Alabama continues dominance over Tennessee

Published 11:36pm Saturday, October 26, 2013

TUSCALOOSA (AP) — One thing quarterback AJ McCarron and No. 1 Alabama won’t stand for is being labeled something as mundane as “the red team.”

They prefer the defending national champions, thank you.

The Crimson Tide hammered that point home with Saturday’s 45-10 victory over the Tennessee Volunteers, who used that anonymous label as a motivational ploy during the week.

McCarron said he took that personally and “wanted to come out and score as many points as possible on them” and not leave the game whatever the score.

“For (them) to kind of say we haven’t deserved their respect to call us Alabama, they call us ‘Red Team,’” McCarron said. “And for their head coach to come out and say they can play against anybody, I don’t think we’re just anybody.

“We won two national championships in a row and we’re undefeated right now. So we’re not just anybody.”

Indeed, Alabama (8-0, 5-0 Southeastern Conference) has outscored its last six opponents 246-26.

T.J. Yeldon scored on three 1-yard runs and McCarron completed 19 of 27 passes for 275 yards and two first-half touchdowns for the Tide, which raced to a 35-0 halftime lead in a thoroughly one-sided rivalry game.

Landon Collins returned an interception 89 yards for another score.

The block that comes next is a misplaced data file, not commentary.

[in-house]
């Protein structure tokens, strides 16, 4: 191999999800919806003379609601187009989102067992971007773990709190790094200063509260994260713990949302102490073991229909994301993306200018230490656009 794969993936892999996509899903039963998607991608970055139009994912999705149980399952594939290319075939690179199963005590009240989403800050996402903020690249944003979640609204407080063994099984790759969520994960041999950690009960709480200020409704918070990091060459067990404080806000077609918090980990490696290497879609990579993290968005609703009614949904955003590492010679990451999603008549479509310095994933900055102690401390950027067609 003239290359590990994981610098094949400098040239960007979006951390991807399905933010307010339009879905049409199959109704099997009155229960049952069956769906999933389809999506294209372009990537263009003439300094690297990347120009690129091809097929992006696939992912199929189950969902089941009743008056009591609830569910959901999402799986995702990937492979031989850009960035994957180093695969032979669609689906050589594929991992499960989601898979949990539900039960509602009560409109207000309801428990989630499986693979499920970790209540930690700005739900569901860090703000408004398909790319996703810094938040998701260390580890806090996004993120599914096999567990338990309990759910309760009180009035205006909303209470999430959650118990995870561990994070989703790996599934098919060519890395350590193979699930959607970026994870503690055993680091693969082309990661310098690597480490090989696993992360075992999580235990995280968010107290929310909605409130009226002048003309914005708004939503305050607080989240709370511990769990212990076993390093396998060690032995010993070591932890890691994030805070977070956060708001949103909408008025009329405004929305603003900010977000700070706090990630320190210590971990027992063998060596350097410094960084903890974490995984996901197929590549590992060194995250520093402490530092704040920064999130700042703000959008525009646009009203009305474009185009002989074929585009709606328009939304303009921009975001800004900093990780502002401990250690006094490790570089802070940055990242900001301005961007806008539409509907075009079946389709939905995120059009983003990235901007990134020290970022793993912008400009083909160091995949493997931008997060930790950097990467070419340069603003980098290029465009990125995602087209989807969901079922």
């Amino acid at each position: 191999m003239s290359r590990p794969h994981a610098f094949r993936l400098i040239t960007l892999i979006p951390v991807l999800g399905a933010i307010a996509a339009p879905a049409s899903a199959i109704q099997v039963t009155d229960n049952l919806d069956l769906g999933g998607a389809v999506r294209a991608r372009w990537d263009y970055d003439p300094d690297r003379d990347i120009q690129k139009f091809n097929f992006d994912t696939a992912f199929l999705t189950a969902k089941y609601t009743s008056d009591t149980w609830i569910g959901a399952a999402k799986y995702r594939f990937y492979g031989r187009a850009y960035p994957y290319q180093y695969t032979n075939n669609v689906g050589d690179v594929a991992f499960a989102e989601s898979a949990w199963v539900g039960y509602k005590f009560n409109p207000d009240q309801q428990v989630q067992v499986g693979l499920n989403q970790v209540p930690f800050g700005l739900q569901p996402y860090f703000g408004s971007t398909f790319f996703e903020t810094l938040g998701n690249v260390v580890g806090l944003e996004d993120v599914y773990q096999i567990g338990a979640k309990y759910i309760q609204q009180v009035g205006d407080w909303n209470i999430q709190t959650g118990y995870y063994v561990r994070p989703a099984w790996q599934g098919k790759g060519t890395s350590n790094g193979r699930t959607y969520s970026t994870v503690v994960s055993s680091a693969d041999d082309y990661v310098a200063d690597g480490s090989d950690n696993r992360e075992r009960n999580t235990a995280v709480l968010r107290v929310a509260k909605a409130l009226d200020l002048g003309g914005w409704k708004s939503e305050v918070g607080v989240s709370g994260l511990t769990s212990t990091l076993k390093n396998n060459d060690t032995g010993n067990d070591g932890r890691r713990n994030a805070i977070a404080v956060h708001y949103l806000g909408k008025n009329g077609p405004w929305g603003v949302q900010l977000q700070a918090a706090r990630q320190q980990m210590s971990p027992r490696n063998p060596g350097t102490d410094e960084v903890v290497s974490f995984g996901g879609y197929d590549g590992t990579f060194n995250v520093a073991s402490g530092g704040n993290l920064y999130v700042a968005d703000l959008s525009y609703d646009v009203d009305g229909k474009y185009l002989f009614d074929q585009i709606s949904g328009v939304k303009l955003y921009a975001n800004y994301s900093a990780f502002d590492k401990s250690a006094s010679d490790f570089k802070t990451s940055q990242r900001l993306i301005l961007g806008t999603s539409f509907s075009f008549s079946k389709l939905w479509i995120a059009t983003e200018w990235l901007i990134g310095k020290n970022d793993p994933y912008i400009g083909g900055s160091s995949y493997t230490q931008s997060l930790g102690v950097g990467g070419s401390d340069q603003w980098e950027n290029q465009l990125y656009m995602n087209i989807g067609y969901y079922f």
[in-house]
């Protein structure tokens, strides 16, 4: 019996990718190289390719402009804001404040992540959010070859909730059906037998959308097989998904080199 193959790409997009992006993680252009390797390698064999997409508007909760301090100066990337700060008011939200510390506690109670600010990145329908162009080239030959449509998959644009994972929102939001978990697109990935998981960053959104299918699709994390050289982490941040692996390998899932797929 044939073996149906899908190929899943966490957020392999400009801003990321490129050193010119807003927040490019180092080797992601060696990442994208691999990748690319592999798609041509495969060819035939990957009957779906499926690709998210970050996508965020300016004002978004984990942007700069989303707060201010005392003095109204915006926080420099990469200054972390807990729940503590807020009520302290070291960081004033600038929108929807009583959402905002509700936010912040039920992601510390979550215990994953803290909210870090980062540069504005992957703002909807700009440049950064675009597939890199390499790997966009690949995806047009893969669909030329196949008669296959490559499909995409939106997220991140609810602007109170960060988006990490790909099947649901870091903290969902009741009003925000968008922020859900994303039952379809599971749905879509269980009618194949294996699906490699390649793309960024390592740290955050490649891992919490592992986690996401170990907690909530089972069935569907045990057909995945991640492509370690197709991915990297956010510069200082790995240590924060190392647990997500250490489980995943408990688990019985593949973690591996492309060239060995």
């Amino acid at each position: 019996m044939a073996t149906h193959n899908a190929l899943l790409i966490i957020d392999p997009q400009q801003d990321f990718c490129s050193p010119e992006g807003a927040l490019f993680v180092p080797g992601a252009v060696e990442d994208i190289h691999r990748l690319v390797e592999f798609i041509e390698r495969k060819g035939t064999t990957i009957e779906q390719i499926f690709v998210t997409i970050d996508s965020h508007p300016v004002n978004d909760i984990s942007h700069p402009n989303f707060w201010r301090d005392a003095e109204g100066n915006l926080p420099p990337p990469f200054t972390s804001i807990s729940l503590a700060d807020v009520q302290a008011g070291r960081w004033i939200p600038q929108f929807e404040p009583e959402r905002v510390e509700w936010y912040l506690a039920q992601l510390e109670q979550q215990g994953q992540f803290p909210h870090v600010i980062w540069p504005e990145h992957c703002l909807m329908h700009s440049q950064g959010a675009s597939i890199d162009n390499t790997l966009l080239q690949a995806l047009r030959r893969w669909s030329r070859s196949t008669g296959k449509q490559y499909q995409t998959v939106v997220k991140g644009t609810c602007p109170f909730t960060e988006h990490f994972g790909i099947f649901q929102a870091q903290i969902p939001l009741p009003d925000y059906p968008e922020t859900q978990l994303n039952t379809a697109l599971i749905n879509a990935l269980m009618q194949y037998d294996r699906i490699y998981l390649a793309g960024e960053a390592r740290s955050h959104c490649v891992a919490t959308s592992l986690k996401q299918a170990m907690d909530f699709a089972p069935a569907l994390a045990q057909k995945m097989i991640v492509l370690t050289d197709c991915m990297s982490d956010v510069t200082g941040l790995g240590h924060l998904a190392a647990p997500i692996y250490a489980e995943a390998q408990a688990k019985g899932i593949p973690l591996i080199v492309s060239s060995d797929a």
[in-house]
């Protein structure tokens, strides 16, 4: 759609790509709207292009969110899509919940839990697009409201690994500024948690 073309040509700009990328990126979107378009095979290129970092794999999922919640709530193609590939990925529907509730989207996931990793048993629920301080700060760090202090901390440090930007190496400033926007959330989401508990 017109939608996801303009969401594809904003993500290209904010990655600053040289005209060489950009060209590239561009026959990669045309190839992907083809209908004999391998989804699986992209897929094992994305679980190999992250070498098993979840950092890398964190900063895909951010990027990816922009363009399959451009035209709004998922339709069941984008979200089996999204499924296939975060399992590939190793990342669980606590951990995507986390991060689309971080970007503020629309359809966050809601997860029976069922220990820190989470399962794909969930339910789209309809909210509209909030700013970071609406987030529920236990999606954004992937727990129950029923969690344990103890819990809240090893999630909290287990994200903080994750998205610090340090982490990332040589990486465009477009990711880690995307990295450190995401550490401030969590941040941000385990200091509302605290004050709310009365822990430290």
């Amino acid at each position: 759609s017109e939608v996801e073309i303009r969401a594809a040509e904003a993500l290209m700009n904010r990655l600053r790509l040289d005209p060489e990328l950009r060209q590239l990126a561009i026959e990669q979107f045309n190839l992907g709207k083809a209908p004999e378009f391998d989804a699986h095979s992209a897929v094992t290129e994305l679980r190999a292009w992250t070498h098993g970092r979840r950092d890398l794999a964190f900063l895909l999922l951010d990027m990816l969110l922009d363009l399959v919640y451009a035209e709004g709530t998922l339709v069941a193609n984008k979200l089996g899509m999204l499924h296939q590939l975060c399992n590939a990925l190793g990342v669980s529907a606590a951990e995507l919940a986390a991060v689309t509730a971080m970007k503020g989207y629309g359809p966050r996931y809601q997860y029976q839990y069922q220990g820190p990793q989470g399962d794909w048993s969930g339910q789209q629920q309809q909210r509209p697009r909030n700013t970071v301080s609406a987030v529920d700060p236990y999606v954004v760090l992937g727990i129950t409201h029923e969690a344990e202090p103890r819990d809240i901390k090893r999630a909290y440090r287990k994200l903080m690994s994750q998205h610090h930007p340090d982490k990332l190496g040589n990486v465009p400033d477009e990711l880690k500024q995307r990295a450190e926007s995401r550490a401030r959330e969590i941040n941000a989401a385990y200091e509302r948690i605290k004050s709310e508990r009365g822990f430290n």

McCarron threw for a 54-yard touchdown to Amari Cooper and a 22-yarder to Kevin Norwood. It was Cooper’s longest catch of the season and only his second touchdown.

The Volunteers (4-4, 1-3) dropped their seventh straight in the rivalry, tying the most consecutive defeats for either team. They couldn’t build on the momentum from an upset of No. 20 South Carolina that snapped a 19-game skid against ranked teams.

“We probably played our worst half of football we played all year,” Tennessee coach Butch Jones said.

“Some of that was due to the quality of our opponent and some of that was self-inflicted wounds.”

Tennessee also won seven in a row from 1995-2001, but Jones’ program clearly has plenty of catching up to do.

Jones might have gotten a head start when he turned to freshman quarterback Josh Dobbs to open the second half in his first college action, replacing a struggling Justin Worley.

Worley, who hurt his thumb last week, was 8-of-15 passing for 120 yards and was intercepted twice, including the pick-six to Collins.

“(Worley) could have went, but it was hard for him to throw with any velocity, so instead of risking further injury we went with Josh,” Jones said.

“For a true freshman, playing for the first time in this kind of environment I thought he did very well.”

Dobbs didn’t make Tennessee’s last road trip to Florida, and seemed destined for a redshirt season. He did seem to provide a second-half spark.

Dobbs completed 5 of 12 passes for 75 yards, ran three times for 19 yards. Fellow freshman Marquez North, who helped set up the game-winning score against South Carolina, gained 87 yards on four catches.

Rajion Neal ran for 70 yards on 13 carries.

Alabama’s Kenyan Drake ran for 89 yards on 14 carries while Yeldon ran 15 times for 72 yards in his first three-touchdown game. Kevin Norwood caught six passes for 112 yards, including an acrobatic grab while falling backward in a catch coach Nick Saban called “unbelievable.”

The Tide, which earlier had a 104-0 scoring binge ended, had allowed only nine points in its first four home games. Neal’s 3-yard run early in the fourth quarter was the first touchdown Alabama had allowed at Bryant-Denny Stadium this season.

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